Michel Platini, head of UEFA, on match-fixing at the Council of Europe. An excellent
speech from a man who has fought hard against corruption in sport. A bit too light
on the politicians at the end, but overall good work.
EMBARGO: 28 Sept. 11.30am
Friends of football,
As I arrived this morning at this prestigious venue, very close to the region in which I
was born, I thought about how much time has passed since I first went to school –
and took my first free kicks! It all happened in Lorraine, just a few kilometres from
where we are today in Alsace. It was a long time before I set off to discover Europe,
your Europe. It was also a long time before European football appointed me its
leader, entrusting me with finding long-term solutions for the future of football…
I am delighted to be able to tell you about these solutions today. Why? Quite simply
because your assembly and I are old friends. Old friends because your assembly
brings together ambassadors of countries that I know well, having visited each one of
them and seen, sometimes with surprise, always with enthusiasm, often with wonder,
the importance of football, the passion of your people for the beautiful game and the
pleasure your children gain from simply kicking a ball.
Although I stand before you today with a deep sense of modesty, I am also more
determined than ever. Determined, first of all, to persuade you to offer a helping hand
to the football of tomorrow. Determined, also, to involve you in a fight that we will
wage with firmness, dignity and realism. Determined, finally, to address with you
certain evils that are damaging European society precisely where it is at its most
vulnerable. These evils we must overcome are not just everyday evils: they affect the
very roots of what Pierre de Coubertin rightly called “the glorious uncertainty of
Ladies and gentlemen, European football is afraid. European football is afraid, and I
think I can even say that European sport as a whole is afraid…
European sport is afraid because of a match-fixing phenomenon that is developing in
connection with large-scale online betting activities. The growth of betting-related
match fixing is alarming, especially because it is a problem to which no sport and no
country is immune.
Of course, the sports movement has not been sitting idly by: there have been
targeted awareness campaigns, expensive monitoring mechanisms, disciplinary
procedures, and so on. However, necessary though they are, these initiatives do not
suffice. Especially when match fixing is orchestrated by criminal organisations.
So what about the criminal codes of European states? Well, experience here shows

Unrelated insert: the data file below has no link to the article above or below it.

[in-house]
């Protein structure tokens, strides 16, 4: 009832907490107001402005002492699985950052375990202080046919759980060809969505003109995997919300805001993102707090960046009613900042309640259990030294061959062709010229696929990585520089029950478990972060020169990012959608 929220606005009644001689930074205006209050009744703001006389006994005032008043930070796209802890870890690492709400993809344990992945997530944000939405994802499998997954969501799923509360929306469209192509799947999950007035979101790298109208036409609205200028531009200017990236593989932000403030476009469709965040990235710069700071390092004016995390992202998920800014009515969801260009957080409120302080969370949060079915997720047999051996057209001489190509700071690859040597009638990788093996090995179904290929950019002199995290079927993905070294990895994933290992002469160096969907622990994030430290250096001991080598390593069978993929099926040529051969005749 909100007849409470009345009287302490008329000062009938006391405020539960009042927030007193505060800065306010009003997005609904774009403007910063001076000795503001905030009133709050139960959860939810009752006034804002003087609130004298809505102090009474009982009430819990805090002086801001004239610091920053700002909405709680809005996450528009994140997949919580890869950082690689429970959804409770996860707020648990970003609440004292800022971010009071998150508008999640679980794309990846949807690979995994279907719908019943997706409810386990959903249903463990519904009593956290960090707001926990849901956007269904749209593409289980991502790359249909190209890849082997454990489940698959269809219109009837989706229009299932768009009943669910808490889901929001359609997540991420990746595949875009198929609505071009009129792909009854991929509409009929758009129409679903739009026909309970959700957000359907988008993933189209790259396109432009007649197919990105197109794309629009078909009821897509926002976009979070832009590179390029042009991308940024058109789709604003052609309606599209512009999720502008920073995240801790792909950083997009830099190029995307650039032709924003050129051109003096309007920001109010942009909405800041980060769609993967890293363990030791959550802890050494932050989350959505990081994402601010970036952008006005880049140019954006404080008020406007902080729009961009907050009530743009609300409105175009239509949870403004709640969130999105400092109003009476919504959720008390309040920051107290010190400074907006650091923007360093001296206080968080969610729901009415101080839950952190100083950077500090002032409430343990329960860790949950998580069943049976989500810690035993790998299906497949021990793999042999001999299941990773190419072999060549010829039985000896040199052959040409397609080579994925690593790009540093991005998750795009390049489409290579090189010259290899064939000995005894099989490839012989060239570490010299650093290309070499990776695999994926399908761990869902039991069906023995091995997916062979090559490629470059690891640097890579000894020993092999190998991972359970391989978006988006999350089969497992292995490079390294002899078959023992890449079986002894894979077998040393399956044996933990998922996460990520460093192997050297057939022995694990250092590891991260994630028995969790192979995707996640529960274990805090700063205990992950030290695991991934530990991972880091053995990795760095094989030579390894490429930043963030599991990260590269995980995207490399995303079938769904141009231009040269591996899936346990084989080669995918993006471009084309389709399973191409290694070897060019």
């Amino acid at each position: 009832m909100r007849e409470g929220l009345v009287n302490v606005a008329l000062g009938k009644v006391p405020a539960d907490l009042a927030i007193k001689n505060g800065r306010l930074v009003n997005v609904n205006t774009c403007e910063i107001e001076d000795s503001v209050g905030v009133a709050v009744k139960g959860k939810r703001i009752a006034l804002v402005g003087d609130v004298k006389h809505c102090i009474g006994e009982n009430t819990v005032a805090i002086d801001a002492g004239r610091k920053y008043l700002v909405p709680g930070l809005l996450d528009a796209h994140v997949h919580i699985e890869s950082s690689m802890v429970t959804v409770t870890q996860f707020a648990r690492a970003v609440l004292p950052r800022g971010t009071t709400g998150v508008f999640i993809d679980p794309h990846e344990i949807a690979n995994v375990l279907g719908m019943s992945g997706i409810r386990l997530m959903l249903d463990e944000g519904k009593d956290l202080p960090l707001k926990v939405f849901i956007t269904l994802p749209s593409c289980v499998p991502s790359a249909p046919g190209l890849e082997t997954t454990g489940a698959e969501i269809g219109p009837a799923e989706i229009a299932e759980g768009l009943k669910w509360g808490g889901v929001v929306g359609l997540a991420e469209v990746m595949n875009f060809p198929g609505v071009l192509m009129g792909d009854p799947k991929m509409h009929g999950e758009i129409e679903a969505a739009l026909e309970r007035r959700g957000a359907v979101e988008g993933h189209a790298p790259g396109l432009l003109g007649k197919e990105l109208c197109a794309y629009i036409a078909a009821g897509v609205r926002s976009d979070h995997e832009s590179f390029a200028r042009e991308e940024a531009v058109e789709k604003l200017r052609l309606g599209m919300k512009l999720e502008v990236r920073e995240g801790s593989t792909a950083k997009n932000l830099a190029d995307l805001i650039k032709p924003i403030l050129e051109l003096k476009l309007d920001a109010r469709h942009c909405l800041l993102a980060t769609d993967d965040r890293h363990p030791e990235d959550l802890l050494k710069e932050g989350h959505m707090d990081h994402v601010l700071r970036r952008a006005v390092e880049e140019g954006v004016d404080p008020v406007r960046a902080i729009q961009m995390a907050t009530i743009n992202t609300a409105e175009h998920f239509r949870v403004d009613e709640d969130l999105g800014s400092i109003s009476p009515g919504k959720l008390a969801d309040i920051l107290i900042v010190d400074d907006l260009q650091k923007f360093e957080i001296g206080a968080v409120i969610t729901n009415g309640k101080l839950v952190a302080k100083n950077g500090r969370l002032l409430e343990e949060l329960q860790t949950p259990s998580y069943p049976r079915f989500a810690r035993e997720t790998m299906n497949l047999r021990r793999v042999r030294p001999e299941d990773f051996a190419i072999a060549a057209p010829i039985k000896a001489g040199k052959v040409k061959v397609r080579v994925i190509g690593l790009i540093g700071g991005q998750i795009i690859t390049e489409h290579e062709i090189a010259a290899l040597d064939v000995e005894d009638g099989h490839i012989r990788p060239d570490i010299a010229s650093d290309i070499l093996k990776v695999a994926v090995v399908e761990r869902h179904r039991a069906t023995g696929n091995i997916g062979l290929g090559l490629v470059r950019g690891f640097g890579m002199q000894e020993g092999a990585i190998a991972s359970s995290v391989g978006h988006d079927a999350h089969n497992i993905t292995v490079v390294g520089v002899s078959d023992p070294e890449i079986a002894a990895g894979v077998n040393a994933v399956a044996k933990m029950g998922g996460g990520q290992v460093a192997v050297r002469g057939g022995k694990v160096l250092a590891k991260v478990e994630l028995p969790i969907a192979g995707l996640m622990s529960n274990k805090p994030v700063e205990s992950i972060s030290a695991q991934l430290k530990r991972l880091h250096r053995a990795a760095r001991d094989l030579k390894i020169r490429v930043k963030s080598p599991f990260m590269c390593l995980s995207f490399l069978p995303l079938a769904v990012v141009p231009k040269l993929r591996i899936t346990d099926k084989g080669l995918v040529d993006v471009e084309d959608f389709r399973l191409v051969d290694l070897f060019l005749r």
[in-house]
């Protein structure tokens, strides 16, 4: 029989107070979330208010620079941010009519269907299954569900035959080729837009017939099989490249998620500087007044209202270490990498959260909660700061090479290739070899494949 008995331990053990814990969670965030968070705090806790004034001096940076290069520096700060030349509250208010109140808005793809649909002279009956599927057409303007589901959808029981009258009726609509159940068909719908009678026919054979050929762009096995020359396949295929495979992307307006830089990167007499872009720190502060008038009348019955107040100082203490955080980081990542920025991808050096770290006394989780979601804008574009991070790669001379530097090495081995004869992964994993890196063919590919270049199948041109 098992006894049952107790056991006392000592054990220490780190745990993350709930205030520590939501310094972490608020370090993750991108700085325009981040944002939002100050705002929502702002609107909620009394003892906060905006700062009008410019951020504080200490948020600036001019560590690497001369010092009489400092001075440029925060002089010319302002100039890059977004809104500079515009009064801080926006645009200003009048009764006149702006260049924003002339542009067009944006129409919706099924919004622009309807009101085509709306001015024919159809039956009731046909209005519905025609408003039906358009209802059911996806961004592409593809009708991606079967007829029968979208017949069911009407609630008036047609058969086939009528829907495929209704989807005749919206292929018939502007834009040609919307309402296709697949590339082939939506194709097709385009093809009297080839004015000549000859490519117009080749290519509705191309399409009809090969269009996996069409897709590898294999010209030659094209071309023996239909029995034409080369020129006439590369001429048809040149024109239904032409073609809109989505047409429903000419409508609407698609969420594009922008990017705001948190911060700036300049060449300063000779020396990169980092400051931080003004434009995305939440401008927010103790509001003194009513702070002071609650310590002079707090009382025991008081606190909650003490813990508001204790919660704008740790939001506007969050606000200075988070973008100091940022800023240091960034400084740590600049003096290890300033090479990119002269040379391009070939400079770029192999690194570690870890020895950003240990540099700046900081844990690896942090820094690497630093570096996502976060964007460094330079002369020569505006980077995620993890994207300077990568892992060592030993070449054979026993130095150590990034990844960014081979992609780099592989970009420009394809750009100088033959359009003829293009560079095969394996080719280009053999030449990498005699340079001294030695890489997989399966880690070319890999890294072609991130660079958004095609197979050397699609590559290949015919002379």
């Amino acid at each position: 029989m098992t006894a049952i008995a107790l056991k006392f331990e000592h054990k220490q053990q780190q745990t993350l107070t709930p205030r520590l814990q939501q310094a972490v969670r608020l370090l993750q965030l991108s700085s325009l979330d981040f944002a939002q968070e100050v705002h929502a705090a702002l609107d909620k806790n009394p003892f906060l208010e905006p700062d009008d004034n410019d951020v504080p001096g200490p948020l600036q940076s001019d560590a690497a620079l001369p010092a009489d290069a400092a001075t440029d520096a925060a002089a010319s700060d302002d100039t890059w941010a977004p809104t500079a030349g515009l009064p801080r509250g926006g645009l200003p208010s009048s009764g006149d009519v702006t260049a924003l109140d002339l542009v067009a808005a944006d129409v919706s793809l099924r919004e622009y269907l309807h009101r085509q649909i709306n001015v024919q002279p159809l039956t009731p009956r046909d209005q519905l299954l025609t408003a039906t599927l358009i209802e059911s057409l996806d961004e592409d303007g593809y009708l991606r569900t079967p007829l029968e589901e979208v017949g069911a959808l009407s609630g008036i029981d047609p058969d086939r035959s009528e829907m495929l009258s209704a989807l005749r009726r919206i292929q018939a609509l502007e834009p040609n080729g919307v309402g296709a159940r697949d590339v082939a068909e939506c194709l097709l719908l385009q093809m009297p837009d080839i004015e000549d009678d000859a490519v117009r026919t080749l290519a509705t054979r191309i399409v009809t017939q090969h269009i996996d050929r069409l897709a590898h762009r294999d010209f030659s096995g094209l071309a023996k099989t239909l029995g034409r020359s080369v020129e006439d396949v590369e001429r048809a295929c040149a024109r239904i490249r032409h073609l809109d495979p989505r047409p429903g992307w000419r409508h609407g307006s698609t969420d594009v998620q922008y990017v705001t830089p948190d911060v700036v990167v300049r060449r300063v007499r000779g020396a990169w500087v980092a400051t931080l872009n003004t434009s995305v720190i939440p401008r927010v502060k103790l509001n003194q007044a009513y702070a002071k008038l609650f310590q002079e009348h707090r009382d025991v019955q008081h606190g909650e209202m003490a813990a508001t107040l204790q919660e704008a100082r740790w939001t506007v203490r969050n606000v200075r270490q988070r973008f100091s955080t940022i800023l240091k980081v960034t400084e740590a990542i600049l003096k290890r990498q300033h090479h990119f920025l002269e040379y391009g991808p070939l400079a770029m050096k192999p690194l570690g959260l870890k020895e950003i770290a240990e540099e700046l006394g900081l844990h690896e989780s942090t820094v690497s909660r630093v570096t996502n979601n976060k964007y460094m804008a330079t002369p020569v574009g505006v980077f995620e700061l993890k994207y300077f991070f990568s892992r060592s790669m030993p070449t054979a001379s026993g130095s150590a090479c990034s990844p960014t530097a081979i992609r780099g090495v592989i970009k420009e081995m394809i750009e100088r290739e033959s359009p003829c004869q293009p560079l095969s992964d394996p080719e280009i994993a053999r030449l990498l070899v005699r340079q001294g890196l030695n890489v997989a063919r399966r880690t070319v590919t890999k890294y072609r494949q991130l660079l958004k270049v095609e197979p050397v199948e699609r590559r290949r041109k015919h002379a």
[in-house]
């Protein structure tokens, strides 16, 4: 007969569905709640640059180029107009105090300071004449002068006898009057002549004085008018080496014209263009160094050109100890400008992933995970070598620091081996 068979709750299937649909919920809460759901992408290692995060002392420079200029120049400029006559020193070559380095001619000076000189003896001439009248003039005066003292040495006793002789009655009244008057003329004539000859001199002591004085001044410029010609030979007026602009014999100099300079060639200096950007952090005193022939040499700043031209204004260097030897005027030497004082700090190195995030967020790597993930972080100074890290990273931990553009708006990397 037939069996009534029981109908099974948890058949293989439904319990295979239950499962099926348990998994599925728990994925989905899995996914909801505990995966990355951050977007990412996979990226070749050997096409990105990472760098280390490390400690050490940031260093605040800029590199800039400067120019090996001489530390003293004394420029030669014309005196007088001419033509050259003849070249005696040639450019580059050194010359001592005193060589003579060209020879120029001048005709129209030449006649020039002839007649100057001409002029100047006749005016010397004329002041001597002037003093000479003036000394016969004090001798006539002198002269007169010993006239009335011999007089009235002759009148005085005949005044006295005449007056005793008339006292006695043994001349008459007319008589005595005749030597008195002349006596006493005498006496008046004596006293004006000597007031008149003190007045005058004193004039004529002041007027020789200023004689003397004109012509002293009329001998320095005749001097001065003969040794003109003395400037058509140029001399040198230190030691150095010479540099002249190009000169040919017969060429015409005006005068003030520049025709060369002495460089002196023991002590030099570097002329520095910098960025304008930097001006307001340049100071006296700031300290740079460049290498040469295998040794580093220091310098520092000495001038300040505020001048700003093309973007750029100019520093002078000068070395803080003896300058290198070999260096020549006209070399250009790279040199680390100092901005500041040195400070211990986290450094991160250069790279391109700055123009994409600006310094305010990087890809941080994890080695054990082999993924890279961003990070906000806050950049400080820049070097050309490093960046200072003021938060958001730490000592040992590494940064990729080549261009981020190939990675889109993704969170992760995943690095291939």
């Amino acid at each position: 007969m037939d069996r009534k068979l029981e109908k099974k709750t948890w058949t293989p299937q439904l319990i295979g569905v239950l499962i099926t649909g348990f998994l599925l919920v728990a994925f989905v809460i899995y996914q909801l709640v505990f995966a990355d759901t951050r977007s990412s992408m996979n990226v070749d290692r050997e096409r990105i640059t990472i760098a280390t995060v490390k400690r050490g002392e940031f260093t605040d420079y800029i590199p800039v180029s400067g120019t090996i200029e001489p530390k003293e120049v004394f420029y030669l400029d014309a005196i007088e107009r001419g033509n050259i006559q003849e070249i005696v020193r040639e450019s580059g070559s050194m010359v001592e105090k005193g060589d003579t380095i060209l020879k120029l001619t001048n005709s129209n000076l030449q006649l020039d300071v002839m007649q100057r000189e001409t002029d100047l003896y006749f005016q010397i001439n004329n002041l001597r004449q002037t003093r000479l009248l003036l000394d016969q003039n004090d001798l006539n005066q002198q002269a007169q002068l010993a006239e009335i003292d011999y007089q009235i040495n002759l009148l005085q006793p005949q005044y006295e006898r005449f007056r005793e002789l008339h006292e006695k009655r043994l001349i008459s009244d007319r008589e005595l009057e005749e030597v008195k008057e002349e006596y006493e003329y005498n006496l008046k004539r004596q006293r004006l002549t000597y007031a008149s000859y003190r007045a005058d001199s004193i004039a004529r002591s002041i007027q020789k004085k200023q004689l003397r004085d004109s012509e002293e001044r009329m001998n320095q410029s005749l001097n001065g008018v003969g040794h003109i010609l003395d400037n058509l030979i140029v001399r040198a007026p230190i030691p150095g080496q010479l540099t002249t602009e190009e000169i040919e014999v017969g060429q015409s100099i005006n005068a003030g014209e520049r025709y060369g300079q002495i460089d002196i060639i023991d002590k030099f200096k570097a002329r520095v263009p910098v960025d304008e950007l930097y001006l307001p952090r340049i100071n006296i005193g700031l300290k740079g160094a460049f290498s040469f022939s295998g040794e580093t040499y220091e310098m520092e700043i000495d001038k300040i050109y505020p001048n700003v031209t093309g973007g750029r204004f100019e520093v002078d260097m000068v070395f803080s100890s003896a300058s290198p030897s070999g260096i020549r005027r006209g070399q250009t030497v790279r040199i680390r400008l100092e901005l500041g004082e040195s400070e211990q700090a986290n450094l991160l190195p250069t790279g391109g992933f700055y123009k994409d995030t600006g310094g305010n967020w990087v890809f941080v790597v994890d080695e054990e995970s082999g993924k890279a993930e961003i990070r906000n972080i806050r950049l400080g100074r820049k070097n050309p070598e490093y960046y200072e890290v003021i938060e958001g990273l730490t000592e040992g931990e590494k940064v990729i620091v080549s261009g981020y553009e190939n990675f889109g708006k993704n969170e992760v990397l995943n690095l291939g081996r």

that, unfortunately, the traditional concepts of money laundering, corruption and fraud
are of limited relevance. This is why some countries have established sports fraud as
a specific criminal offence, in order to breach the gap. This is the case in Italy,
Portugal, Spain, the United Kingdom, Poland and Bulgaria.
However, the criminalisation of sports fraud is far from universal. And this deficiency
is, in part, why match fixing is still going on. Its international nature aggravates the
situation further still.
This is why I believe the Council of Europe now needs to intervene. It needs to
intervene in order to encourage its member states to criminalise sports fraud and it
needs to act in order to promote the indispensable cooperation between public
authorities and sports governing bodies required in this regard. It is a question of
responsibility, a question of ethics, a question of justice.
I would also like to reaffirm UEFA’s commitment to the federations’ rights of
ownership over the competitions that they organise.
In the context of betting, this ownership right implies that online betting operators can
only offer betting services on a particular competition if they have concluded a prior
agreement with its organiser. As is already the case in France.
This approach needs to be broadened, because in practice, this ownership right
requires a contract to be drawn up between the betting operator and the competition
organiser. This contract is extremely important because it is necessary to lay down
transparency obligations and limit the aspects of the game on which bets can be
placed. In short, as I’m sure you understand, this ownership right helps to protect the
integrity of competitions in a fundamental way and complements the criminalisation
of sports fraud.
Recognition of our ownership rights and criminalisation of sports fraud… These two
principles are the basis for responsible, forceful and courageous intervention by
legislators. I also hope that your colleagues at the European Parliament, who will be
adopting an important report on online betting in a few days’ time, will take them into
Ladies and gentlemen, we have reached a point at which the public authorities can
no longer evade their responsibilities. This is why I fully endorse the recommendation
that you have just approved. It is only the first step, but it is a decisive one. It is a
logical step towards the adoption of an international convention against match fixing.
It would be wonderful if this assembly could unite in order to pursue this goal – or
should I say to score this goal – this necessary goal of combating match fixing.
You heard me say a few minutes ago that European sport is afraid. But I think I can
safely say that the Council of Europe has managed to turn this fear around and
harness the energy produced. I commend it for this.
Of course, there is still plenty for us to do. But I remain convinced that we will make
excellent progress together. My most heartfelt desire is that you support our work and
that your ambition and determination make a positive contribution to the healthy
development of European sport.
Ladies and gentlemen, I am counting on you for today… And for the future.